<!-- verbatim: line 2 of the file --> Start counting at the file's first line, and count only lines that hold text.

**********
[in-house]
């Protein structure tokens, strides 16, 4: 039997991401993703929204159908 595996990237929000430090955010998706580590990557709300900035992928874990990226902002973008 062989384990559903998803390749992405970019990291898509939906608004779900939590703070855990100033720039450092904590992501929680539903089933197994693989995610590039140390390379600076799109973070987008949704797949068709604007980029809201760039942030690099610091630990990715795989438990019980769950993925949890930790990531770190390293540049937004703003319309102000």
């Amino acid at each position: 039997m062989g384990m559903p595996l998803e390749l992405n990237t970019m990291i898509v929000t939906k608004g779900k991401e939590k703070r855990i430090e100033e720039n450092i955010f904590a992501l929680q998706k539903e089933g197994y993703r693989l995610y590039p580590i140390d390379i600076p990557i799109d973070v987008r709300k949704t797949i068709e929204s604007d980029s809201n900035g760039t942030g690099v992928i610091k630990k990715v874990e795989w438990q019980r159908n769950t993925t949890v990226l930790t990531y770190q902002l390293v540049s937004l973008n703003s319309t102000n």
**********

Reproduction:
């Protein structure tokens, strides 16, 4: 039997991401993703929204159908 595996990237929000430090955010998706580590990557709300900035992928874990990226902002973008 062989384990559903998803390749992405970019990291898509939906608004779900939590703070855990100033720039450092904590992501929680539903089933197994693989995610590039140390390379600076799109973070987008949704797949068709604007980029809201760039942030690099610091630990990715795989438990019980769950993925949890930790990531770190390293540049937004703003319309102000």